What’s one way to make sure your content gets search engine-indexed, ranked, and, ultimately, discovered by users in your target niche?
I’m sure you already know the answer from the headline – you need SEO keywords.
More importantly, you need to know how to find SEO keywords.
Why? Because the benefits are incredible.
When you target the right keywords and use them to optimize your amazing content:
- You’ll start ranking for those keywords.
- You’ll hit desirable top spots in the SERPS.
- You’ll drive much more profitable traffic to your website.
- Take a look at this chart from Ignite Visibility that shows how much your click-through rate increases as you climb into the top 5 spots on Google for a keyword. When you hit #1, your CTR makes a huge leap from 13.32% to 20.5%.
- More clicks and more profitable traffic will lead to:
- Unicorns and rainbows (not literally, but you’ll FEEL just as magical as these things – like you’re an SEO wizard)
That’s a LONG pathway of benefits.
And with Facebook ad costs up 43%, and 30% of all internet users using adblockers, it’s even more important than ever to make sure you’re honing on the right keywords and building great onsite, organic content.
In essence, you’re building content people want to find.
It’s an investment for your future.
So, how do you find the right ones that will amount to traffic boosts, lead boosts, and conversion boosts?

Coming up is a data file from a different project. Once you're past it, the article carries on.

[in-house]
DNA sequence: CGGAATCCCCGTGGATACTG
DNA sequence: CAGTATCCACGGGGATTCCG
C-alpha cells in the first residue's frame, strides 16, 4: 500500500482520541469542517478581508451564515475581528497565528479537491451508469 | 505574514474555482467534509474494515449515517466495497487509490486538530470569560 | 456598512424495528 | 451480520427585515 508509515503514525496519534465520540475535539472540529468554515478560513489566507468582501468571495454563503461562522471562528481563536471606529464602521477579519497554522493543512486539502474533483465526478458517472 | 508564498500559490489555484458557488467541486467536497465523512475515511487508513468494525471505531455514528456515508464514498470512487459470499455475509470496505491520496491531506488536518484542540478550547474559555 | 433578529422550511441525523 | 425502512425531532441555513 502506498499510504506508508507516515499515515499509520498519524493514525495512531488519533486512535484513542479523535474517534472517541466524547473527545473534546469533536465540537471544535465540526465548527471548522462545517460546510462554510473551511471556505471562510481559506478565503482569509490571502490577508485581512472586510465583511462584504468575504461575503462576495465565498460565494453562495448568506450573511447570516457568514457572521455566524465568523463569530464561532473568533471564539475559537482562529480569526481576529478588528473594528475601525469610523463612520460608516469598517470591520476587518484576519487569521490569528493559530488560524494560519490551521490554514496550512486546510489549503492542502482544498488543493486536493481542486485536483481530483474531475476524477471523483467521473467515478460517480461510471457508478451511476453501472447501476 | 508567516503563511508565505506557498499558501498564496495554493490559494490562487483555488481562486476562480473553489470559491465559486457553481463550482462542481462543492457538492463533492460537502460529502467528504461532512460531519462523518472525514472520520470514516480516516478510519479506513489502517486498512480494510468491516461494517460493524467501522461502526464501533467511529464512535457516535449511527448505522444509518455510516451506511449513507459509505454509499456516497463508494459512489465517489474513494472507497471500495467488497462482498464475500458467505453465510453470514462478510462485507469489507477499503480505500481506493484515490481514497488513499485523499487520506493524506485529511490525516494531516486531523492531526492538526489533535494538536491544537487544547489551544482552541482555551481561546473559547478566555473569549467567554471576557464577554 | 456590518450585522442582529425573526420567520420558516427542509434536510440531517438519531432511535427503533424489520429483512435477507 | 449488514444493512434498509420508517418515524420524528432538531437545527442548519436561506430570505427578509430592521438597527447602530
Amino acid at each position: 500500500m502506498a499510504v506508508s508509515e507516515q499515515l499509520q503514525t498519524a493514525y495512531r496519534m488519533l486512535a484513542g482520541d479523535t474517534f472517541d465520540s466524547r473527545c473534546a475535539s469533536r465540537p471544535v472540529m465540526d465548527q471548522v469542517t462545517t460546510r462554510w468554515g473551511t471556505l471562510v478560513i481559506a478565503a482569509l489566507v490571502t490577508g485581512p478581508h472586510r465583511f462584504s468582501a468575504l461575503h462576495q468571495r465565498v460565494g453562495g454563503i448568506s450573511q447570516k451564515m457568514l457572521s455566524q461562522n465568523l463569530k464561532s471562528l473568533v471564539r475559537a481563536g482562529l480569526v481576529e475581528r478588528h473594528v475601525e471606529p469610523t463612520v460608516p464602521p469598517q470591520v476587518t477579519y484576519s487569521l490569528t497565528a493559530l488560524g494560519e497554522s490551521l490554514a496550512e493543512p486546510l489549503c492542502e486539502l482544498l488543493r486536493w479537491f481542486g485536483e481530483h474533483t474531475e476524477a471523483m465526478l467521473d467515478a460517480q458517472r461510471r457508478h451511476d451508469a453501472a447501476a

I’m going to show you, step-by-step, using two of my favorite tools for keyword research and discovery (KWFinder by Mangools, and SEMrush).
Let’s do this.
Facebook ad costs are up 43%. 30% of all internet users using adblockers. It's never been a more critical time to build #SEO content that works. Learn how to do it in @JuliaEMcCoy's guide Click To Tweet
How to Find the Right SEO Keywords for Your Online Content in SEMrush
The right keywords are ones that give you opportunities to break into the rankings – and maybe even climb past all the other results to hit that coveted #1 position.
These high-opportunity keywords all follow a specific formula. Usually, they:
- Are specific (A.K.A. long tail keywords)
- Have low search competition (don’t confuse this metric with keyword difficulty – competition shows how many advertisers are bidding to show up in paid spots in results for the keyword)
- Have relatively high search volume (people are actually typing them into Google)
- Have low keyword difficulty (a score that rates how hard it is to rank for a keyword)
- Most keyword tools have their own method for calculating difficulty scores. For example, here’s how KWFinder does it:
If this is a lot to take in, I get it. These criteria seem like a lot to juggle at first.
But that’s what I’m sharing today – I’m answering the ultimate question:
How do you find SEO keywords that fit ALL of these factors?
Let’s see what that process looks like in SEMrush.
1. Start with a Relevant, Broad Search Term with Potential
To narrow down keywords in SEMrush, start by searching for a keyword you think has potential.
For example, if I sell graphic t-shirts in my online store, I would research the term “graphic t-shirts.”
As you can see, this keyword has an average organic search volume of 6.6K searches per month. But, check out the competition.
We’re looking at .93.
That’s almost 100% competition, which means you’re up against tough luck.